With the exception of child pornography (and some classified documents) I can think of no book or article that would be illegal to have. That’s one of the great freedoms we have in the U.S. And there are some volumes out there, let me tell you. Books like Successful Armed Robbery, how to kill someone, how to rip off a drug dealer, etc., etc., etc… Here in Wisconsin we have a guy who rights books on poisons and instructions on how to make illegal drugs in your kitchen. Mere possession of any of these books is absolutely protected by our Bill of Rights.
What am I not allowed to read in the US?
Anything folded over the steering wheel while you’re driving.
Or on the cell phone in some jurisdictions!
Do not read this post, under penalty of law.
In the US, that was true with the Child Pornography Prevention Act of 1996, but it was overturned several years later. So for now, cartoon/computer-generated stuff of that nature is still legal for the average US citizen.
Actually you can still bring up to 2 boxes into the country on any trip overseas – whether or not Cuba was on the itinerary. The duty-free shops in Mexico do big business on Cuban cigars coming into the US with tourists.
The closest two cases I can think of are both for writing/online distribution of written stories–the Red Rose case ended with a plea bargain instead of going to trial, last I heard the Frank McCoy case was still ongoing.
I don’t buy this. Provide a cite, please.
This suggests otherwise. Where is your information from, because if you are right, I will pick some up next time I go through Heathrow.
U.S. Customs & Border Protection suggest otherwise as well. (Emphasis mine.)
Technically it is illegal for a U.S. citizen to smoke a Cuban cigar in a country where they are not prohibited. (Which is basically everywhere except ‘The Land of the Free’. )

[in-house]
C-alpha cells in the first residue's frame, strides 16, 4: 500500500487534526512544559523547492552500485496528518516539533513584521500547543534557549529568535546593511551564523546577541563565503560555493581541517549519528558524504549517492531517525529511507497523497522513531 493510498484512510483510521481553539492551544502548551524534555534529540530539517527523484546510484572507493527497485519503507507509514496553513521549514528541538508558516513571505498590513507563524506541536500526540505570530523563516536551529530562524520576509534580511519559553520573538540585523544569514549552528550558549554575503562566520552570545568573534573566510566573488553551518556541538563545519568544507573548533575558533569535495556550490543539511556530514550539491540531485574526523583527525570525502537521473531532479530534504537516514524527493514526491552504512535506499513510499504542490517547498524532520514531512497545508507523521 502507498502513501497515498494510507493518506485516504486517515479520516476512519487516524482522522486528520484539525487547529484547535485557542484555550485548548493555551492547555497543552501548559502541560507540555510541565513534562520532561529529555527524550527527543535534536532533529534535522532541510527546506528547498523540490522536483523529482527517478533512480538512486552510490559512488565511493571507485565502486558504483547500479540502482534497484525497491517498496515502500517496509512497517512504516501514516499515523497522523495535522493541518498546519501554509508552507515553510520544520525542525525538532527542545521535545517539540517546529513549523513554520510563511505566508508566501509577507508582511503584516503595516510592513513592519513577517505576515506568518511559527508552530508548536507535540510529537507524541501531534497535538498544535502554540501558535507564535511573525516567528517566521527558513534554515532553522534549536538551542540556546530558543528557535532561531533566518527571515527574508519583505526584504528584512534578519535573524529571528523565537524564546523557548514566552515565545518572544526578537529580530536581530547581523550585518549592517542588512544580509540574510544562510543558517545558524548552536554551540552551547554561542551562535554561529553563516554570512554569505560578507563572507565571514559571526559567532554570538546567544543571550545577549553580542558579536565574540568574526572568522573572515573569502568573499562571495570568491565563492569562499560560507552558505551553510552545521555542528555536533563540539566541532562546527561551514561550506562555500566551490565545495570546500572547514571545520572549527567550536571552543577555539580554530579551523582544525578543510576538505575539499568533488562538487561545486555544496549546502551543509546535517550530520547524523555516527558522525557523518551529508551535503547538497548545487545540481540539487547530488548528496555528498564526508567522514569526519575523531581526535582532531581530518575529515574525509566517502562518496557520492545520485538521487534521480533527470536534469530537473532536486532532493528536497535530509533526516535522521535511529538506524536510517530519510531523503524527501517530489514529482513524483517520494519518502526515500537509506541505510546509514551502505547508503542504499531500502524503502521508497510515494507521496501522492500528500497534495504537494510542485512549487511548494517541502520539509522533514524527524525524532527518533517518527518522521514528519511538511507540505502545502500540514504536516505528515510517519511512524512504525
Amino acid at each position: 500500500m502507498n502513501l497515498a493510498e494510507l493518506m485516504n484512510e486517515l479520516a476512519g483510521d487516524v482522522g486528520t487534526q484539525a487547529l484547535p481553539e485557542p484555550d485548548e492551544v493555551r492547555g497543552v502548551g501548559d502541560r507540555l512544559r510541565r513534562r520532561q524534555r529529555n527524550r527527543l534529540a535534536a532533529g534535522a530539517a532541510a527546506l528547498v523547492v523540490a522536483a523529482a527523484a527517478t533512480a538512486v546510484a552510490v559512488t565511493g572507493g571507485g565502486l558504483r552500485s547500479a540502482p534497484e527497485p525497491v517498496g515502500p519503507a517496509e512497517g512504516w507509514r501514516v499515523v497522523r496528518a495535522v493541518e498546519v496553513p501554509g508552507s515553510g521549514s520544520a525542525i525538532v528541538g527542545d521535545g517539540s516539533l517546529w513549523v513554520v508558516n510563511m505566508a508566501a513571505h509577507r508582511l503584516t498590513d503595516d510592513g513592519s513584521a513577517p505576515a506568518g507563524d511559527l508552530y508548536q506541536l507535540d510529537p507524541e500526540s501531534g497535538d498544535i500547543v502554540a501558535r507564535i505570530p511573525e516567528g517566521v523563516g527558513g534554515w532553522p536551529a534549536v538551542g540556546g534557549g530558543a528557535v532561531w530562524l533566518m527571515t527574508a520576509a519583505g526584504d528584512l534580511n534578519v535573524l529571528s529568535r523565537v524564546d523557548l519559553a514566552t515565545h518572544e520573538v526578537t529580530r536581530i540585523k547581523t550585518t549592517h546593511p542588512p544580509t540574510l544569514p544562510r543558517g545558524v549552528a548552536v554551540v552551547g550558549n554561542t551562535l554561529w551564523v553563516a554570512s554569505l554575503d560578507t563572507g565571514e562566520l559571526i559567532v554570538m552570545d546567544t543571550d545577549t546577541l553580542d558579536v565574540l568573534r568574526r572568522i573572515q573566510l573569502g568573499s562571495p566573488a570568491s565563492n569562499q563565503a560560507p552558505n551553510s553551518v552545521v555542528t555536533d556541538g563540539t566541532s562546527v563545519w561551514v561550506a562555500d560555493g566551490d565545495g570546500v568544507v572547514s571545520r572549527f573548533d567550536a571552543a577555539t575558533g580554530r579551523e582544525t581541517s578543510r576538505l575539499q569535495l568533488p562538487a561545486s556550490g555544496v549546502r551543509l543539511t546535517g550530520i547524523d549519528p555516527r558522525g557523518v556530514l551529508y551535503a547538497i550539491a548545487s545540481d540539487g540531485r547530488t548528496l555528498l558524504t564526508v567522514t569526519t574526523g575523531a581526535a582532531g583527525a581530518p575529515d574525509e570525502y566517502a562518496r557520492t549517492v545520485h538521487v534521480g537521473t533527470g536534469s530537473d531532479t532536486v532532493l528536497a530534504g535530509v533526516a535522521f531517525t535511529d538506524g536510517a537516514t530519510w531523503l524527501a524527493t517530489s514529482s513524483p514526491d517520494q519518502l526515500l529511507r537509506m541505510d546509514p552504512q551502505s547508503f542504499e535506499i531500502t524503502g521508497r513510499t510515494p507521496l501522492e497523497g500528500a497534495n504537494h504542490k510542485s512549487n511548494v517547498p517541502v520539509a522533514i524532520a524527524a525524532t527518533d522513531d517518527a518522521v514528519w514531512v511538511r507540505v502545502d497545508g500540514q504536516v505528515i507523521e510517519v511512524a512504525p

So, you’re saying nobody can wrong his rights?
Also, bad comedy is perfectly legal to possess and manufacture.
Ok, that’s odd. When I came back from Cancun two winters ago, I brought in a box of Cubans and declared it in customs. I had no issues, and was told in the duty-free shop I could have brought a second box with me.
My guess is you were perfectly able to bring them back in, because while they were advertized as Cuban they were Dominican or Honduran, as I hear a staggering percentage of the cigars sold as Cuban in border places are.
Maybe they weren’t really Cuban? Many Cuban cigar makers fled the country kept the name. For example, Cohibas are made in Cuba by the state-owned company. They are also made by what I assume to be the original company, only in the Dominican Republic.
Has anyopne ever been prosecuted for this?
He’s gone, and unless AClockworkMelon is a sock for Argent Towers, a further discussion is unlikely to ensue.
(The dates would work, by the way)
Not that I’m aware of. That’s why I said ‘technically’.
Interesting question. If the actual company that made the cigars fled the country with a supply of seeds and employees who knew how to grow tobacco, are those the ‘real Havanas’ even though the tobacco is grown in Honduras or The Dominican Replublic? Or are the ones that only have the ‘name’ but are actually made in Havana the ‘real Havanas’?
I suppose that’s possible. I did tell the guy at the customs desk they were Cuban – maybe he knew they only sold “Cuban” and not Cuban cigars.
I can’t find any recent news articles on the disposition of the Frank McCoy case either.
“Red Rose” was Karen Fletcher and she is the best example of someone convicted for purely written child pornography. From what I’ve read, it was absolutely a case of a zealous prosecutor. I can’t find anything that makes the verdict understandable except for sheer repugnance on everybody’s part. She was an agoraphobe and sentenced to house arrest. I would bet that if she had been sent to jail that the ACLU or someone would have jumped in.
Here’s a legal blog page that talks about child pornography cases. And this: